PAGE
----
It’s nonsense. It’s one of the top officials in the county. They’re well-educated. They’ve been through college. They’ve been through law school. They’ve practiced law. They can read the bill. That doesn’t preclude them in any way from prosecuting. I’m not saying that people with small amounts of marijuana should or shouldn’t be prosecuted. That’s not my deal. I don’t care, but don’t try and say, “The legislature has made it impossible for me to prosecute. Say, “I choose not to prosecute these people because it’s crap that they should be charged for a joint.” I’ll be honest about it.
They don’t want to deal with that, the small amounts. They don’t want to ruin some sixteen years old’s life for being in possession of a quarter of a joint. Some kid made the wrong decision and now has to pay for it for the rest of their life. They don’t want to do stuff like that.
They use this bill as cover.
They can also use this bill to say, “We need funding for new lab equipment and stuff like that.” If we can plan about it, we’ll get that funding. The tests that they do have now and the same with the police that does testing as well, the issue was that the test picks up if there’s THC in it or not, not the amount of THC. This bill allows for 0.3%. Like Willie Nelson said, “A bell of it would fall on you and kill you before smoking it.” You’d never get high off of that. I read a bunch of studies on it that said it’s going to be around or a little over 10%. I don’t know enough about the issue to make a factual statement.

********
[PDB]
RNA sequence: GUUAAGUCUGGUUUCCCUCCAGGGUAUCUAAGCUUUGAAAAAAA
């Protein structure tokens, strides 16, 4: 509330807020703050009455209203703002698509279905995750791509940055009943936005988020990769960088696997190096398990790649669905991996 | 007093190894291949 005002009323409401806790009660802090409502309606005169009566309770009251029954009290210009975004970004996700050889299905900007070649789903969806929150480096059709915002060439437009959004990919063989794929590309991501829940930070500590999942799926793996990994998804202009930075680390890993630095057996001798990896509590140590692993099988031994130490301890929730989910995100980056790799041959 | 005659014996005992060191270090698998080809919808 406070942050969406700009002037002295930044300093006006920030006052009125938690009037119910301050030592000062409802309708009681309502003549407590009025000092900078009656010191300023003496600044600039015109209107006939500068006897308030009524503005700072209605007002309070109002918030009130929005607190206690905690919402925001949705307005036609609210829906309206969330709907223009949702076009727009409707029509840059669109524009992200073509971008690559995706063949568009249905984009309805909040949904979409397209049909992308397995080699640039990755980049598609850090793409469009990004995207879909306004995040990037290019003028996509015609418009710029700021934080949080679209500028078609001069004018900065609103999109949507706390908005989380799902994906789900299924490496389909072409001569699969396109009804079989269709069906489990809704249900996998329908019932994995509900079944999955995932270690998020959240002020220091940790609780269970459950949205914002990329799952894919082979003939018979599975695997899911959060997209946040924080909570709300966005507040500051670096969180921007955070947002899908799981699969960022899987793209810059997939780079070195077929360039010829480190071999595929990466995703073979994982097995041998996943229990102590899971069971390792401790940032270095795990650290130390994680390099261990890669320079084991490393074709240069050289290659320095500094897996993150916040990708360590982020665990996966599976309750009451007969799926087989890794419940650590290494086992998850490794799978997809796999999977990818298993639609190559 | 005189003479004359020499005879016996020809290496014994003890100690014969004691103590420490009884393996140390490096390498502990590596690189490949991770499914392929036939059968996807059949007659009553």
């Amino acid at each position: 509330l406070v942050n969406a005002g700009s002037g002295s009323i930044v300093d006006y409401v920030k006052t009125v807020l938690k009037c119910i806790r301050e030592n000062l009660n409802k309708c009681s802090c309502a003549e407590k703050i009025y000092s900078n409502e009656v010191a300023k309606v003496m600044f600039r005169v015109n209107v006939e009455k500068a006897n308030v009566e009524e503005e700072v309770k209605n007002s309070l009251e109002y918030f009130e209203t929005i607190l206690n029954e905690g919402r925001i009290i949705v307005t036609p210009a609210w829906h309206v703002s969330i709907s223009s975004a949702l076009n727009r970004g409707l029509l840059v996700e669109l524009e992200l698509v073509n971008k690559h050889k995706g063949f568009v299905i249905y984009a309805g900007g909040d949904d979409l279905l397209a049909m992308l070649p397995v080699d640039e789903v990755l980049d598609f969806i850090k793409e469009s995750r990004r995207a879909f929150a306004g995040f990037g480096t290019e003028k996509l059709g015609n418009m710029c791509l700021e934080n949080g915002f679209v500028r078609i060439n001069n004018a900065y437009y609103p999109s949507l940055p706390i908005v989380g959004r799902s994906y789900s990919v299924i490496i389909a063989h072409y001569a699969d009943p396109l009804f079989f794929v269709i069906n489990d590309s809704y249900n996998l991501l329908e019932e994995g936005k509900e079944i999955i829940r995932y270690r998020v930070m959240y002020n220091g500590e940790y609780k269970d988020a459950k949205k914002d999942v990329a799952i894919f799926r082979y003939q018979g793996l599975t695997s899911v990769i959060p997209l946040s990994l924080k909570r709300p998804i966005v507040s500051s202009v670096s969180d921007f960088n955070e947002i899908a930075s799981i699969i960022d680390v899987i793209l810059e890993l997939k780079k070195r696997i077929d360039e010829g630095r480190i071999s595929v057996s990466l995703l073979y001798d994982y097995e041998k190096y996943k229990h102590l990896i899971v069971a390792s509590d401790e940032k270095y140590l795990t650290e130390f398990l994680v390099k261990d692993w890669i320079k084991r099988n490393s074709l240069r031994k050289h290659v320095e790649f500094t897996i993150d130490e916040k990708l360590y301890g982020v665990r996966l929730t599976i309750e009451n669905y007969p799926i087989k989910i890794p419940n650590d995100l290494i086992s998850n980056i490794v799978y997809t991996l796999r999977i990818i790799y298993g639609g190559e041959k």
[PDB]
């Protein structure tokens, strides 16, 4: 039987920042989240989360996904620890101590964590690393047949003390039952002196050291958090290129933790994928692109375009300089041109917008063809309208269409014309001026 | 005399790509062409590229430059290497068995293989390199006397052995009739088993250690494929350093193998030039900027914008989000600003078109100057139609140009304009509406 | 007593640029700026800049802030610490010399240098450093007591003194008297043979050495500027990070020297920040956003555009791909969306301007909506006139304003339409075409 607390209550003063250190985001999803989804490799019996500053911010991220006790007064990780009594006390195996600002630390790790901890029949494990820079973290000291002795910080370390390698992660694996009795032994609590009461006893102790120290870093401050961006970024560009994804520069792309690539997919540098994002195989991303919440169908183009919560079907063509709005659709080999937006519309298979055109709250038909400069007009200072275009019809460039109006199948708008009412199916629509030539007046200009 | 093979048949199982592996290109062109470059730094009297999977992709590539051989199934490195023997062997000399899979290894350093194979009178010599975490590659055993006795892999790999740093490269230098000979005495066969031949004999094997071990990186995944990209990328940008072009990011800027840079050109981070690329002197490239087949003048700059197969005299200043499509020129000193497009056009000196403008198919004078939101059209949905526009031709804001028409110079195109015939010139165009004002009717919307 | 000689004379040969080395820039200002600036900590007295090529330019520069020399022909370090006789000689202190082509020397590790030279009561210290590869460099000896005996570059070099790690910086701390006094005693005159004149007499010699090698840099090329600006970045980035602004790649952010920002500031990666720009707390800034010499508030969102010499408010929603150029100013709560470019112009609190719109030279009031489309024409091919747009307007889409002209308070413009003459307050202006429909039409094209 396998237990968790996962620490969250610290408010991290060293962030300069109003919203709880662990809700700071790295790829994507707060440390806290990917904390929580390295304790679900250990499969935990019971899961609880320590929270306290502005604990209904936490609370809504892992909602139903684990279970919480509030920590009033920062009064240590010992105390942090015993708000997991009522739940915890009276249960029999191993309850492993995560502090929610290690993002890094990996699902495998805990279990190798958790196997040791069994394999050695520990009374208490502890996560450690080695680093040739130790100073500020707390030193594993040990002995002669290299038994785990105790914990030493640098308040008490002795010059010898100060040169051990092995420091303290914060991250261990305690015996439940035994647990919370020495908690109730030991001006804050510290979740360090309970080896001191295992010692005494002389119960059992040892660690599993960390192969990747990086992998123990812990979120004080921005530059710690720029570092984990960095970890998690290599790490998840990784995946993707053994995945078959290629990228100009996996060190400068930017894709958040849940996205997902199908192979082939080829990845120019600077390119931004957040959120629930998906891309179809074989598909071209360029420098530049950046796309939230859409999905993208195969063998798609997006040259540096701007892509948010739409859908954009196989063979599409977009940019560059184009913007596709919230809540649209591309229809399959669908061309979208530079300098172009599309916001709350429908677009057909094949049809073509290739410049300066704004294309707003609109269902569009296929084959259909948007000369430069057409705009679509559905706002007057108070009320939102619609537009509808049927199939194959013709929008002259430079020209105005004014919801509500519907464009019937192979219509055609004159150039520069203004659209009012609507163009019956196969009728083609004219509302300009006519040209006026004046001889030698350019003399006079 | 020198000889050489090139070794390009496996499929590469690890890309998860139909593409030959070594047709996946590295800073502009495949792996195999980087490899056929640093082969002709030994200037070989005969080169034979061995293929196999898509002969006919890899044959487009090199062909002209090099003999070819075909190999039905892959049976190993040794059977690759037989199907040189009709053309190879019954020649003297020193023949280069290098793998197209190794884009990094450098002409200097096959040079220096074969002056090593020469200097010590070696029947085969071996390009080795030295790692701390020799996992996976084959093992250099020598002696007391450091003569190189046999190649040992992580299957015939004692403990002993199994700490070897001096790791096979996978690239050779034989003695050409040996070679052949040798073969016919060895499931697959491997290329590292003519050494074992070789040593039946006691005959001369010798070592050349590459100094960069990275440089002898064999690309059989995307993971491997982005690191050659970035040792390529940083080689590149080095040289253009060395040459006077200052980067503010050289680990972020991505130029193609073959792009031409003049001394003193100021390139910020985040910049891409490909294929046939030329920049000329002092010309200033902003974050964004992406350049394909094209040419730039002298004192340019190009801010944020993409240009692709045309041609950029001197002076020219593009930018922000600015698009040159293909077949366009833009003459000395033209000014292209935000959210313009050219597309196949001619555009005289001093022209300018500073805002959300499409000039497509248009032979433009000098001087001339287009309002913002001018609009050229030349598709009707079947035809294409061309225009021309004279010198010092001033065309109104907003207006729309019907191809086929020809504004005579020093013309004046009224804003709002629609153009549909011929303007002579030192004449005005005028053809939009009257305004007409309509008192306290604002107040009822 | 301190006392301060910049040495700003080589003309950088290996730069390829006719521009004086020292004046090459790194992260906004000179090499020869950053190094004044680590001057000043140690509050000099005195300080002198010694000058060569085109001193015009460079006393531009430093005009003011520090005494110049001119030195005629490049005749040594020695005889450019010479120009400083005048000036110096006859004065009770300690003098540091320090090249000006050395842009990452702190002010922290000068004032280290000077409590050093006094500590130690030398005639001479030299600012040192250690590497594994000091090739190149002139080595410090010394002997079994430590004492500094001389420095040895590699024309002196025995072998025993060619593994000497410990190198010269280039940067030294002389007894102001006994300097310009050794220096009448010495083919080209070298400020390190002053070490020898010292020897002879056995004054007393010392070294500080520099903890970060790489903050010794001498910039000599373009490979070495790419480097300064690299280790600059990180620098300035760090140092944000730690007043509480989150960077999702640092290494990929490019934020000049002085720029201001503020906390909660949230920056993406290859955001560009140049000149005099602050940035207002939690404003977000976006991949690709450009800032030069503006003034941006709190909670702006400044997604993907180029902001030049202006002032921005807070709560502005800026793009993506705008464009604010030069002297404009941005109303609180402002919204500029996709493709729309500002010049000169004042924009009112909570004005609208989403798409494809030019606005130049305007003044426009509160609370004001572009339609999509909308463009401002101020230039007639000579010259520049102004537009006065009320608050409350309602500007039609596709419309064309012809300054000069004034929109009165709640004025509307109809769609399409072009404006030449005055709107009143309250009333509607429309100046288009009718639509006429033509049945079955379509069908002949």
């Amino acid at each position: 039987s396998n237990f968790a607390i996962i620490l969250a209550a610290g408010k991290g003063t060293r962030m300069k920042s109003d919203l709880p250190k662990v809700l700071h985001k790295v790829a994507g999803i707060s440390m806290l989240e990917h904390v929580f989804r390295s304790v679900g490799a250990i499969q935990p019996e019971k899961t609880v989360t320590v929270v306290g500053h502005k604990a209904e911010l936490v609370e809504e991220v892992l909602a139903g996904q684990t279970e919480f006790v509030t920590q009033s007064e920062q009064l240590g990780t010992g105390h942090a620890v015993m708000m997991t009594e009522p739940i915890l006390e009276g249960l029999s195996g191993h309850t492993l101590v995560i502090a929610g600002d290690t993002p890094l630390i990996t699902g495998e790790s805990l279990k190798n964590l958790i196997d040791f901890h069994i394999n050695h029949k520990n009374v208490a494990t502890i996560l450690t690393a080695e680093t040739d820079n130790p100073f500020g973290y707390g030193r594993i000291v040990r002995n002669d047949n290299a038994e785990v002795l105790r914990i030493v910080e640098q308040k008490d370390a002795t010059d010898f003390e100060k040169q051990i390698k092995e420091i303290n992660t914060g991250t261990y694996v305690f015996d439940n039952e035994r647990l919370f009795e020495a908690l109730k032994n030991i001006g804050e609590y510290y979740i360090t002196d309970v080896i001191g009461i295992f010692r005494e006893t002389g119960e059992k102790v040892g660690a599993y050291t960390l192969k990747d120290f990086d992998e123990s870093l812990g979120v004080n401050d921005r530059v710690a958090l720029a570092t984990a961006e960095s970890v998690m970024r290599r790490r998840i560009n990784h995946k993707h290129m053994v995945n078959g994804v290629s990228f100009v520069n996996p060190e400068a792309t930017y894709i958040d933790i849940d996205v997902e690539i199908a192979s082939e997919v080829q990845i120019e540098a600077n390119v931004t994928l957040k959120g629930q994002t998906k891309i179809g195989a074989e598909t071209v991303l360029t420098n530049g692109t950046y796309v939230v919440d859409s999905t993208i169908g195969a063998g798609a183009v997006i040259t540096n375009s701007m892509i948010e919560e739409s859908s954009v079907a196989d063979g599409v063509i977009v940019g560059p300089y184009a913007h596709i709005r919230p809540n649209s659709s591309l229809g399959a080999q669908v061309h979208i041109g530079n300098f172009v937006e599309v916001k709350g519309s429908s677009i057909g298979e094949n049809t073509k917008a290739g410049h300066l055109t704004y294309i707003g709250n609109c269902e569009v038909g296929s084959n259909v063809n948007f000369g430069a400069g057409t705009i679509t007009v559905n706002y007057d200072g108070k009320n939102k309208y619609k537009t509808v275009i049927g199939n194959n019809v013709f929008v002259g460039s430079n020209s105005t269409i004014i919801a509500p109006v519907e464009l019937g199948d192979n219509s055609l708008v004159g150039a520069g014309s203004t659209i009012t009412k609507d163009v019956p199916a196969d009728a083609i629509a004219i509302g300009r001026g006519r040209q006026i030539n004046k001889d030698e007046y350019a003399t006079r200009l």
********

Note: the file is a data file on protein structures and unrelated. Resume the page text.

I’ve found it interesting. There’s a number of large cities. I don’t remember exactly the one. I want to say the DA in Harris County. I want to say the DA in Bear County where San Antonio is located. I want to say Austin, Dallas, counties where millions of people live, the district attorneys have said, “We’re going to use this as a basis for not prosecuting people with an ounce or less,” which I’m fine with. Don’t confuse it. This bill didn’t make it confusing.
The issue for them is that hemp is the same plant.
It’s a different chemical composition.
The levels there are different. It’s hard to tell.
What’s coming in the next session? What do you predict?
On what issue?
On anything big. What are they set up for the interim? What are they forecasting?